Wednesday, June 17, 2009

It's Nice Up There at Nisswa

So KFAI Fubar Omniverse host and Nordic Roots fan extraordinaire Blanche finally convinced me to head north with her for the Nisswa-stämman, which is a small festival of traditional Scandinavian music which is held on a lovely Saturday each June at the Pioneer Village in the little town of Nisswa, up in the Brainerd Lakes area.

It's a sweet little festival, with all the traditional food and customs someone who loves their Nordic heritage could ever wish for. My ancestors were of the more Celtic persuasion, but I did chow several servings of that Norwegian rice pudding! As one of the tireless organizers pointed out, all the Americans are the ones running around in traditional outfits and the European musicians are just there in their jeans, or as he said "the ones who look like rock stars."

Cedar pals Esko Jarvella and Tuomas Logren, who we know from their many appearances with Frigg, held up their end of the rock star deal and really stole the show, as far as this fan was concerned. They cranked out a number of complex and speedy polskas and waltzes, mostly from Esko's Master's degree cd project, which he just completed over at the the Sibelius Academy department of Folk Music over there in Helsinki.

All the sets at Nisswa are short, about half an hour, but most of the artists play at several different stages during the day. There are some super-intimate performances and workshops in the little log cabins there at the Pioneer Village, too. We caught an acapella set during a brief rainstorm by Finnish expats Saana, five women who now make their home in the Twin Cities and do traditional singing together. About 20 people squeezed into the folding chairs in the "Summer Kitchen" cabin, with about that many on the porch trying to listen and stay dry. Beautiful harmonies on old hymns had me referring to the building as "that little church" the rest of the day. A very timeless feel, perfect with a little thunder outside. They closed it up with a spritely version of an old Varttina song, I think from Aitara, so it was fun to sing along.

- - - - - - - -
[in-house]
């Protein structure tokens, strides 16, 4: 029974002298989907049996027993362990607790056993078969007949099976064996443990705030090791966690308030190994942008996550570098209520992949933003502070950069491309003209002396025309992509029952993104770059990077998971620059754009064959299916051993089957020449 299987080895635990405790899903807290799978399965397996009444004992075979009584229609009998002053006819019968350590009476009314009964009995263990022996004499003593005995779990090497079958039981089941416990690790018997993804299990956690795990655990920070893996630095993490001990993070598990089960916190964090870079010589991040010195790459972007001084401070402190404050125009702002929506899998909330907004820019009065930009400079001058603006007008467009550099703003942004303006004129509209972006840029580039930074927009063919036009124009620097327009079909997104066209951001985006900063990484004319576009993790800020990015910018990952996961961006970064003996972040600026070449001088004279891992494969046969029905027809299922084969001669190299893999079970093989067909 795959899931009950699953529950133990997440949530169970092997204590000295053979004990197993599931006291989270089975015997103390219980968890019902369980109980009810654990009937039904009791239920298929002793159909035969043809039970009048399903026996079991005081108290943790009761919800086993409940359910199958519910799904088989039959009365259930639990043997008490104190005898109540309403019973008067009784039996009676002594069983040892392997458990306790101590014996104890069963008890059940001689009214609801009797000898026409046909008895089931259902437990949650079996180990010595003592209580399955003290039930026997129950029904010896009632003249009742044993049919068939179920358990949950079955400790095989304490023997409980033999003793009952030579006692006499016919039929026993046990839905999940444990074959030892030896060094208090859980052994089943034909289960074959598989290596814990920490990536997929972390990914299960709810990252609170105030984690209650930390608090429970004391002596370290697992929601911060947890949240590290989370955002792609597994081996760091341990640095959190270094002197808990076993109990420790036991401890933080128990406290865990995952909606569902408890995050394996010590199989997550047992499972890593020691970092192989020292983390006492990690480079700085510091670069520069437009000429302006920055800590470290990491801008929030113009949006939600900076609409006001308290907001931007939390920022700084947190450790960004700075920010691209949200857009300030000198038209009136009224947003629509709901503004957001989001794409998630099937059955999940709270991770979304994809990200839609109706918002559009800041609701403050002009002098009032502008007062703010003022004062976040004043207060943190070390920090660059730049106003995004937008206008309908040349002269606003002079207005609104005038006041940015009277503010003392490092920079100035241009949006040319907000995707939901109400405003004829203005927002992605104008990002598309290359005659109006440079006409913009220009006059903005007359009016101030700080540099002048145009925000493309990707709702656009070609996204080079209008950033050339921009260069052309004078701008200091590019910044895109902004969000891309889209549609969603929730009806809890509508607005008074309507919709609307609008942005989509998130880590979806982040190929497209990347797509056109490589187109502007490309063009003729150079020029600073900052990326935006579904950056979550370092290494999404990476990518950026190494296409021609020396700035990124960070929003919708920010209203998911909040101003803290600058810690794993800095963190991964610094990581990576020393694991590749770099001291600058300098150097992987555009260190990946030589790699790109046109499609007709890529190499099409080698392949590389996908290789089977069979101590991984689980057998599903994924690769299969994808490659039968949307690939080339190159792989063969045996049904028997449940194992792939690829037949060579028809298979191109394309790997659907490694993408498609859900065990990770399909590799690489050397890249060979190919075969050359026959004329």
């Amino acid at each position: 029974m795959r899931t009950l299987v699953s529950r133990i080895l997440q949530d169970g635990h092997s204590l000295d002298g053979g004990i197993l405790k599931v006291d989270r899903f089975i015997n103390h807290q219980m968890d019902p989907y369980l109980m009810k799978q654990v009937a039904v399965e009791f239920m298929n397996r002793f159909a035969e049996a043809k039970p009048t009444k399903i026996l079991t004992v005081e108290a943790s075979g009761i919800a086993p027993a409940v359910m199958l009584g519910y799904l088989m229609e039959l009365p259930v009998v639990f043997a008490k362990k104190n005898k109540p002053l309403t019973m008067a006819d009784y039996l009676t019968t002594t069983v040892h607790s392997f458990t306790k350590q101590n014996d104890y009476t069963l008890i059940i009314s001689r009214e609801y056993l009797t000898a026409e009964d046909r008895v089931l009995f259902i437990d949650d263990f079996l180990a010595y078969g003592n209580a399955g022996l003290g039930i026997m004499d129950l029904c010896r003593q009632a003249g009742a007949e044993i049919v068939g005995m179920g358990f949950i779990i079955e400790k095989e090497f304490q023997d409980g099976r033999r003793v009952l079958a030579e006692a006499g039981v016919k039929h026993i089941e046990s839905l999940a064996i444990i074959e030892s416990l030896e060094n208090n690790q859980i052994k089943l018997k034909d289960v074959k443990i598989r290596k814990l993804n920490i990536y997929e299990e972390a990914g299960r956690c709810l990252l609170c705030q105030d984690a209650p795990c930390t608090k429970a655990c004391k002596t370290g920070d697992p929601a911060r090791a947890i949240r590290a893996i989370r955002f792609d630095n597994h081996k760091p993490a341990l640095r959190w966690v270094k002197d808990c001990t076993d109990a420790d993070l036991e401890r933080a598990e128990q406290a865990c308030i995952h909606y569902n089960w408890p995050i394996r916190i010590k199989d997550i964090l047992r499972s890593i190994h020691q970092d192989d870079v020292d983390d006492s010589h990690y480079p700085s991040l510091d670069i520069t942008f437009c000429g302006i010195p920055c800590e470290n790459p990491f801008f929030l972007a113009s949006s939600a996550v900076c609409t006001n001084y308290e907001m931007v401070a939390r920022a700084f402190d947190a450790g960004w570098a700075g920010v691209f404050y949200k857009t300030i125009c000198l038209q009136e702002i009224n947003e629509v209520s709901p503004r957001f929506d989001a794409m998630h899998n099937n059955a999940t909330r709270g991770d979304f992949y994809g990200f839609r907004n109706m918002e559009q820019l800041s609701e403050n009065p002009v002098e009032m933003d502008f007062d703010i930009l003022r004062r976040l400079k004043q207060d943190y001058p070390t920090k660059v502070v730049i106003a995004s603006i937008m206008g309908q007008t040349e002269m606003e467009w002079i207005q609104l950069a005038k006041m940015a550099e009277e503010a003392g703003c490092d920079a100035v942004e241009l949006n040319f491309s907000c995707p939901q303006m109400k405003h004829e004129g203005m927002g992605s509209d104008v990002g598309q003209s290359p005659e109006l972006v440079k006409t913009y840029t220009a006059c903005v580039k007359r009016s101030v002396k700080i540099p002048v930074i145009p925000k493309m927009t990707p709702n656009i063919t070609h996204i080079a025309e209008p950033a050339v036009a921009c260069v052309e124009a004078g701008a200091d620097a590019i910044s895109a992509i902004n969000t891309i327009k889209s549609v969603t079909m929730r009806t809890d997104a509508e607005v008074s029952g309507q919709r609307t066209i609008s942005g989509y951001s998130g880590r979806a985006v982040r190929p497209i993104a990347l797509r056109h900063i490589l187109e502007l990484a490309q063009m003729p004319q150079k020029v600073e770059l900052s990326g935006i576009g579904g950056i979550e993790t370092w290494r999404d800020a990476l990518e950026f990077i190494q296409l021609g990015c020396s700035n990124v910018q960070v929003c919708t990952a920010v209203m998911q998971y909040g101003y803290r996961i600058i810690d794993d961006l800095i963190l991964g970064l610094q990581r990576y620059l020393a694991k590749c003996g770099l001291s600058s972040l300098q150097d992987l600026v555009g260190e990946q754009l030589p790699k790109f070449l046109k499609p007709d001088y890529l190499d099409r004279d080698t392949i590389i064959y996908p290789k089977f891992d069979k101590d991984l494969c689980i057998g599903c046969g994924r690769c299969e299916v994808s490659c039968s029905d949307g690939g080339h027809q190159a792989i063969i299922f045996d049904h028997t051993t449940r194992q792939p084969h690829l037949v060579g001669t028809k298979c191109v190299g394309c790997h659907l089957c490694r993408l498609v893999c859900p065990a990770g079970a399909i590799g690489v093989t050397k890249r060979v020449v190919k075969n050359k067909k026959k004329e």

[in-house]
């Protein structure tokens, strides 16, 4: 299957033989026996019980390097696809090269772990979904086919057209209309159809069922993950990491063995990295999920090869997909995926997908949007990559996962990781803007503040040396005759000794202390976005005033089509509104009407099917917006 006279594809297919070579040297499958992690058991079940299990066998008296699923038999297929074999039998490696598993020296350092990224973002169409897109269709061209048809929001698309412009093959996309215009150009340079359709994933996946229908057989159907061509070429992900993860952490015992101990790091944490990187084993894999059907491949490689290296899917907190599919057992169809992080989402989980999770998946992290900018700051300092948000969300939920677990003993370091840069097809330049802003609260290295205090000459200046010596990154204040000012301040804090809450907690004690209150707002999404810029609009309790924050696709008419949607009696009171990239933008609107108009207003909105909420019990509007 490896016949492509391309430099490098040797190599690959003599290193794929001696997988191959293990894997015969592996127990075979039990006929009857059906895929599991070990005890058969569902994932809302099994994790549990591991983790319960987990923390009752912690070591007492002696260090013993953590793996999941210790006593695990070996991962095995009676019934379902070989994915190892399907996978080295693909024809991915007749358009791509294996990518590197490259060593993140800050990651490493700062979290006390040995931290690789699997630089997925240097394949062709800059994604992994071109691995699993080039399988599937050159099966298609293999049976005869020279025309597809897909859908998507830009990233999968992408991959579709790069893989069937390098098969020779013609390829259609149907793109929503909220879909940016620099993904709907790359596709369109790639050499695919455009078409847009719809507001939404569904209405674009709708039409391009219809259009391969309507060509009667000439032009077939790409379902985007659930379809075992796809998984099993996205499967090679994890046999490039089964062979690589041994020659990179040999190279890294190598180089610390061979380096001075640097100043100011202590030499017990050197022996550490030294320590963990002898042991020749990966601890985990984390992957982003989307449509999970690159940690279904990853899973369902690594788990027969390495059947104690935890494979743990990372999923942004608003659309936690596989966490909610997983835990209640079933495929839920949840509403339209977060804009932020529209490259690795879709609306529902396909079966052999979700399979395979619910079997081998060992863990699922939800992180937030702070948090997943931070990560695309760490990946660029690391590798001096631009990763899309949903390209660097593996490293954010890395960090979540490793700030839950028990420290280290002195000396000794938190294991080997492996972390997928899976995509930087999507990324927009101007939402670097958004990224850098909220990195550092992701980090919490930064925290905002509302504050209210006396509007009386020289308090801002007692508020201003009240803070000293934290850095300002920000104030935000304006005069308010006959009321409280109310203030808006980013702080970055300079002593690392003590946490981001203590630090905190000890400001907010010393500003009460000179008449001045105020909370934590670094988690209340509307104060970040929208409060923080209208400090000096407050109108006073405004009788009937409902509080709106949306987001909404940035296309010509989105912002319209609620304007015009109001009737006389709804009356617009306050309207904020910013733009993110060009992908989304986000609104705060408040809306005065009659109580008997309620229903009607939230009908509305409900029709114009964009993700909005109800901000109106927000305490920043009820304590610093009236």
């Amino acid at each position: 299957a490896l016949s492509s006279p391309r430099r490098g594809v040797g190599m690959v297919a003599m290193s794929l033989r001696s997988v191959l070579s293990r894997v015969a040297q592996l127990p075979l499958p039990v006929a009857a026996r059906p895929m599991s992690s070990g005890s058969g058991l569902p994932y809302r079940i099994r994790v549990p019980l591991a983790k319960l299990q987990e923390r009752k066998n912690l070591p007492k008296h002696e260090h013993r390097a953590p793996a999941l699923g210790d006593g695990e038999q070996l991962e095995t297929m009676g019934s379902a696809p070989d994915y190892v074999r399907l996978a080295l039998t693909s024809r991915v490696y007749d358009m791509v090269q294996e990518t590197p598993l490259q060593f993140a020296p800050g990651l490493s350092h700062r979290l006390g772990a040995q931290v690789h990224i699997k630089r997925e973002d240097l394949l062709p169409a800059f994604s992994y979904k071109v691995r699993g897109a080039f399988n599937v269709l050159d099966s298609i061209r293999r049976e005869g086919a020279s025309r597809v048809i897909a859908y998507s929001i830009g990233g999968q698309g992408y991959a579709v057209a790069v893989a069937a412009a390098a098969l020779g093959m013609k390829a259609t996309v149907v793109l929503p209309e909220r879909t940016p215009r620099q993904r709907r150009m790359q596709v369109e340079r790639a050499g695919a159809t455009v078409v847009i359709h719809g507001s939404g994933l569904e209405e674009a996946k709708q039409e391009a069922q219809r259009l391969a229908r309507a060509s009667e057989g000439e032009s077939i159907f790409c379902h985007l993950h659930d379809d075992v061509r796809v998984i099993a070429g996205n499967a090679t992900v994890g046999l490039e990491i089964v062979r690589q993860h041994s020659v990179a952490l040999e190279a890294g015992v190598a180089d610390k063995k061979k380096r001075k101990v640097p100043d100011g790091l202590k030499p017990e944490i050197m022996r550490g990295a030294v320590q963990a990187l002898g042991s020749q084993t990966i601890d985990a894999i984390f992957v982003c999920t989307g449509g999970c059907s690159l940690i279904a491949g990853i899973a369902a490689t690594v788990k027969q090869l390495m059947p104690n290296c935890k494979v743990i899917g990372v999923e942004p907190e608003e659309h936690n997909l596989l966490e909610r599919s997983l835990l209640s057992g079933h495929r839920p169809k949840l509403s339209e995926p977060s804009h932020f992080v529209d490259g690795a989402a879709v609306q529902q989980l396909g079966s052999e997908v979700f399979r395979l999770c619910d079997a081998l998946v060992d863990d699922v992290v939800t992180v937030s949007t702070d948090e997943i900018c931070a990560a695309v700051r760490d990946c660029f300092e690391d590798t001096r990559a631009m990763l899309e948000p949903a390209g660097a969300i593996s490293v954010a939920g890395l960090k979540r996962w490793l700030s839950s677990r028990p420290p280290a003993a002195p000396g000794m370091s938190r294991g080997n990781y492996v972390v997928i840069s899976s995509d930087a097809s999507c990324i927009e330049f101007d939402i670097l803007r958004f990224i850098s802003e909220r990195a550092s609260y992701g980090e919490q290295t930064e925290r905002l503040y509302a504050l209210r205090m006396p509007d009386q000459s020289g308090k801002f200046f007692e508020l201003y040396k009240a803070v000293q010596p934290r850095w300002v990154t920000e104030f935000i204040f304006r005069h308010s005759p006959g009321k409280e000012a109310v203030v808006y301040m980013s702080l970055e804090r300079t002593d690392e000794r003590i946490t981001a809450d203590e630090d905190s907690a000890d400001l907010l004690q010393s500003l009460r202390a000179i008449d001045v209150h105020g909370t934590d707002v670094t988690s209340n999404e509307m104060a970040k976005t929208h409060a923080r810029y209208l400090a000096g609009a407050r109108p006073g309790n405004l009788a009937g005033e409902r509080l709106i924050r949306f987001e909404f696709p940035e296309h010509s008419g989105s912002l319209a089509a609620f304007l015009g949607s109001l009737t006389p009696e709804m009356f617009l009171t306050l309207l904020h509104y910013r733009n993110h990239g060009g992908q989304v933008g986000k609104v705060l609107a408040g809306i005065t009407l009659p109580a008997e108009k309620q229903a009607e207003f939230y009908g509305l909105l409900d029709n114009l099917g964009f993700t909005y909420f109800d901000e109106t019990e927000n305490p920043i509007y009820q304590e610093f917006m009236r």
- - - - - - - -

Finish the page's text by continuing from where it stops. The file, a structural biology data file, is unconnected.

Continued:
You betcha, it looks just like this.

It's that kind of little festival, lots of teaching of tunes and fiddling in corners under the tall pines, and some singing along thrown in. Nothing too edgy, lots of tradition. Lots of big lags (groups of musicians) up from the Cities, featuring Hardingfeles, Nyckelharpas and all those traditional wool outfits. In true small town Minnesota fashion, the festival ends with a Saturday night dance at the local American Legion hall, with each band playing for about half an hour. That was the perfect juxtaposition of two cultural worlds, past and present, old country and new. A huge circle of dancers swirled on the floor to the calling of a petite Danish fiddler while we wall flowers drank our beers under the stern gaze of the photos of generations of Legion and and Auxiliary members.

And no matter what Blanche tells you, it's really only about a two and a half hour drive up there.

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